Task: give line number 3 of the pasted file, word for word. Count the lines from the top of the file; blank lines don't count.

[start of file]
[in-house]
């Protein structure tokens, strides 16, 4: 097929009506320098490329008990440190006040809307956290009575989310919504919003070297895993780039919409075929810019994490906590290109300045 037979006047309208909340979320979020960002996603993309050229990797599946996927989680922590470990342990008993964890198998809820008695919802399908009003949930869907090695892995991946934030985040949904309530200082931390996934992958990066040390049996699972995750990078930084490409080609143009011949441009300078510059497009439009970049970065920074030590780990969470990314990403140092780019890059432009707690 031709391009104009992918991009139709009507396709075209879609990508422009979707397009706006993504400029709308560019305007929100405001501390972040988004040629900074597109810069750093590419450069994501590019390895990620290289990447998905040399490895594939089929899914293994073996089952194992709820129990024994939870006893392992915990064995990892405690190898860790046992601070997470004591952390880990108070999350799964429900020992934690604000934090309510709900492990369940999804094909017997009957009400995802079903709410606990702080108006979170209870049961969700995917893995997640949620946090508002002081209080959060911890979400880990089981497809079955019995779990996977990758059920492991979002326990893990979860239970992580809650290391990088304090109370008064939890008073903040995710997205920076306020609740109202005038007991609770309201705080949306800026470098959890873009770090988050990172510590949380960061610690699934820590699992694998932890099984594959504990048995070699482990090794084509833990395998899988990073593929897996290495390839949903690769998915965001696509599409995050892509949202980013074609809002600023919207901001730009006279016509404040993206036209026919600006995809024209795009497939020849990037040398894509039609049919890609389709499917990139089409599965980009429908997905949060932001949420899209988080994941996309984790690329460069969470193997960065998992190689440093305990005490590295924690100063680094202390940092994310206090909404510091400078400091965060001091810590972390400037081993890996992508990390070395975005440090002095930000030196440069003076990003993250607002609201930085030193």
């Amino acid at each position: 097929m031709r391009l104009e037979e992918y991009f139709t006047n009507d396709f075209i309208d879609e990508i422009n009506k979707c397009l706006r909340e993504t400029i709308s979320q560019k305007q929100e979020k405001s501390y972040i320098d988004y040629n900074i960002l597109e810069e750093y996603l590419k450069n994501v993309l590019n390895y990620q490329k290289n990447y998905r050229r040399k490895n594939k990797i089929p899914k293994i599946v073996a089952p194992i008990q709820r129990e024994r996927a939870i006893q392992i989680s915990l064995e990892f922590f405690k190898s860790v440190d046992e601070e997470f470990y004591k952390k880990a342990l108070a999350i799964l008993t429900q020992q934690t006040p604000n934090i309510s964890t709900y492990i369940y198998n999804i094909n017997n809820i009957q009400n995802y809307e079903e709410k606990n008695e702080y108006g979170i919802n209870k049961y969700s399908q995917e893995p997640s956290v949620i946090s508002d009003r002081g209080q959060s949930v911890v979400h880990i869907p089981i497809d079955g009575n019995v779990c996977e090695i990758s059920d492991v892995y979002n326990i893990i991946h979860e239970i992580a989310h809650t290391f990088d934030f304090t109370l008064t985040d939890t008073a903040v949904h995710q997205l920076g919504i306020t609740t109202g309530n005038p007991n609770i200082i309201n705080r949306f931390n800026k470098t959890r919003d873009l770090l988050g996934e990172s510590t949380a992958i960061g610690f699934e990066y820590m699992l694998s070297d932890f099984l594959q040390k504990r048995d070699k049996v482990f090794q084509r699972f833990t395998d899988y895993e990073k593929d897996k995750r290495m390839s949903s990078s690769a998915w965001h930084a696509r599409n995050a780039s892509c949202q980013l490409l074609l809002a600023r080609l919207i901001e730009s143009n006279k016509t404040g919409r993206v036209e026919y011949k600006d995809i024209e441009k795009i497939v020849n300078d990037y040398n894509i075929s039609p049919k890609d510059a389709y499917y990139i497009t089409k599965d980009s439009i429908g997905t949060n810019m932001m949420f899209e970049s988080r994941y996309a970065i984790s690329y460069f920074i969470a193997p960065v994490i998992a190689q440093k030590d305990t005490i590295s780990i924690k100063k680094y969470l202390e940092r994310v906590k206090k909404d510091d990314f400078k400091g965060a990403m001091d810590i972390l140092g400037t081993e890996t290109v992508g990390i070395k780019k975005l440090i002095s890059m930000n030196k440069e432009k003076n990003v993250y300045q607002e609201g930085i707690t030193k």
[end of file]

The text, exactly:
């Amino acid at each position: 097929m031709r391009l104009e037979e992918y991009f139709t006047n009507d396709f075209i309208d879609e990508i422009n009506k979707c397009l706006r909340e993504t400029i709308s979320q560019k305007q929100e979020k405001s501390y972040i320098d988004y040629n900074i960002l597109e810069e750093y996603l590419k450069n994501v993309l590019n390895y990620q490329k290289n990447y998905r050229r040399k490895n594939k990797i089929p899914k293994i599946v073996a089952p194992i008990q709820r129990e024994r996927a939870i006893q392992i989680s915990l064995e990892f922590f405690k190898s860790v440190d046992e601070e997470f470990y004591k952390k880990a342990l108070a999350i799964l008993t429900q020992q934690t006040p604000n934090i309510s964890t709900y492990i369940y198998n999804i094909n017997n809820i009957q009400n995802y809307e079903e709410k606990n008695e702080y108006g979170i919802n209870k049961y969700s399908q995917e893995p997640s956290v949620i946090s508002d009003r002081g209080q959060s949930v911890v979400h880990i869907p089981i497809d079955g009575n019995v779990c996977e090695i990758s059920d492991v892995y979002n326990i893990i991946h979860e239970i992580a989310h809650t290391f990088d934030f304090t109370l008064t985040d939890t008073a903040v949904h995710q997205l920076g919504i306020t609740t109202g309530n005038p007991n609770i200082i309201n705080r949306f931390n800026k470098t959890r919003d873009l770090l988050g996934e990172s510590t949380a992958i960061g610690f699934e990066y820590m699992l694998s070297d932890f099984l594959q040390k504990r048995d070699k049996v482990f090794q084509r699972f833990t395998d899988y895993e990073k593929d897996k995750r290495m390839s949903s990078s690769a998915w965001h930084a696509r599409n995050a780039s892509c949202q980013l490409l074609l809002a600023r080609l919207i901001e730009s143009n006279k016509t404040g919409r993206v036209e026919y011949k600006d995809i024209e441009k795009i497939v020849n300078d990037y040398n894509i075929s039609p049919k890609d510059a389709y499917y990139i497009t089409k599965d980009s439009i429908g997905t949060n810019m932001m949420f899209e970049s988080r994941y996309a970065i984790s690329y460069f920074i969470a193997p960065v994490i998992a190689q440093k030590d305990t005490i590295s780990i924690k100063k680094y969470l202390e940092r994310v906590k206090k909404d510091d990314f400078k400091g965060a990403m001091d810590i972390l140092g400037t081993e890996t290109v992508g990390i070395k780019k975005l440090i002095s890059m930000n030196k440069e432009k003076n990003v993250y300045q607002e609201g930085i707690t030193k």